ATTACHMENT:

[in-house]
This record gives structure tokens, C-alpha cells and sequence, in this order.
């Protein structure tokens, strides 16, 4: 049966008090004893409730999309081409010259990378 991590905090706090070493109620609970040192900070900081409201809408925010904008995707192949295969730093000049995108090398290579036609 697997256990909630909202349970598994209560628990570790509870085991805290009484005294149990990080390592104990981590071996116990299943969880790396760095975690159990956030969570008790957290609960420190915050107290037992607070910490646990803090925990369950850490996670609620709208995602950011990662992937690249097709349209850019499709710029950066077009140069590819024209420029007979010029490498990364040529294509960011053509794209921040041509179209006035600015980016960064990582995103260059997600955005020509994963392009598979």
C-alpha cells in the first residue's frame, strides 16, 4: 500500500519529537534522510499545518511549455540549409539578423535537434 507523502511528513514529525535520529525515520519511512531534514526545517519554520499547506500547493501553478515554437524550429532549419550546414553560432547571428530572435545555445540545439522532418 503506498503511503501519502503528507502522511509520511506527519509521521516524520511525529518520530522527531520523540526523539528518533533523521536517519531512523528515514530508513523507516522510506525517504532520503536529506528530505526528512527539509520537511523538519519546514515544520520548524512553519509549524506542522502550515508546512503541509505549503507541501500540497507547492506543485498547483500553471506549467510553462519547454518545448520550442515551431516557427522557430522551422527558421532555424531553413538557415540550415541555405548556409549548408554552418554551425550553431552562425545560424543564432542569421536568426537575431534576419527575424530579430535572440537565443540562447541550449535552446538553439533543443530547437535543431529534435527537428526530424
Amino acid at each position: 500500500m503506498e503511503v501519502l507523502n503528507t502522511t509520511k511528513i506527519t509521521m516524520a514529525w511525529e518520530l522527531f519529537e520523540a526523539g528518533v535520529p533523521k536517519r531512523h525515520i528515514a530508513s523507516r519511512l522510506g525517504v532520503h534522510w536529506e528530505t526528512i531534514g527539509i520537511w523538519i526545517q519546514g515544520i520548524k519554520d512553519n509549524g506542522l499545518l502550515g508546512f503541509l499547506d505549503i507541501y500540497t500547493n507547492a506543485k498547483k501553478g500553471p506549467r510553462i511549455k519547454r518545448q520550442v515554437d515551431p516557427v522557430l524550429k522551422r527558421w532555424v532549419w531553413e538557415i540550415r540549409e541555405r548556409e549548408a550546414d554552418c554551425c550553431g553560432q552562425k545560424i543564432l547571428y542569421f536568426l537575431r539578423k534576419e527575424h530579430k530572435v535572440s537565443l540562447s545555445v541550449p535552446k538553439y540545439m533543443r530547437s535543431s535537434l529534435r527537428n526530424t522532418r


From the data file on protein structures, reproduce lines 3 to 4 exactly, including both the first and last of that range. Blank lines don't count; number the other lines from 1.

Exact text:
């Protein structure tokens, strides 16, 4: 049966008090004893409730999309081409010259990378 991590905090706090070493109620609970040192900070900081409201809408925010904008995707192949295969730093000049995108090398290579036609 697997256990909630909202349970598994209560628990570790509870085991805290009484005294149990990080390592104990981590071996116990299943969880790396760095975690159990956030969570008790957290609960420190915050107290037992607070910490646990803090925990369950850490996670609620709208995602950011990662992937690249097709349209850019499709710029950066077009140069590819024209420029007979010029490498990364040529294509960011053509794209921040041509179209006035600015980016960064990582995103260059997600955005020509994963392009598979």
C-alpha cells in the first residue's frame, strides 16, 4: 500500500519529537534522510499545518511549455540549409539578423535537434 507523502511528513514529525535520529525515520519511512531534514526545517519554520499547506500547493501553478515554437524550429532549419550546414553560432547571428530572435545555445540545439522532418 503506498503511503501519502503528507502522511509520511506527519509521521516524520511525529518520530522527531520523540526523539528518533533523521536517519531512523528515514530508513523507516522510506525517504532520503536529506528530505526528512527539509520537511523538519519546514515544520520548524512553519509549524506542522502550515508546512503541509505549503507541501500540497507547492506543485498547483500553471506549467510553462519547454518545448520550442515551431516557427522557430522551422527558421532555424531553413538557415540550415541555405548556409549548408554552418554551425550553431552562425545560424543564432542569421536568426537575431534576419527575424530579430535572440537565443540562447541550449535552446538553439533543443530547437535543431529534435527537428526530424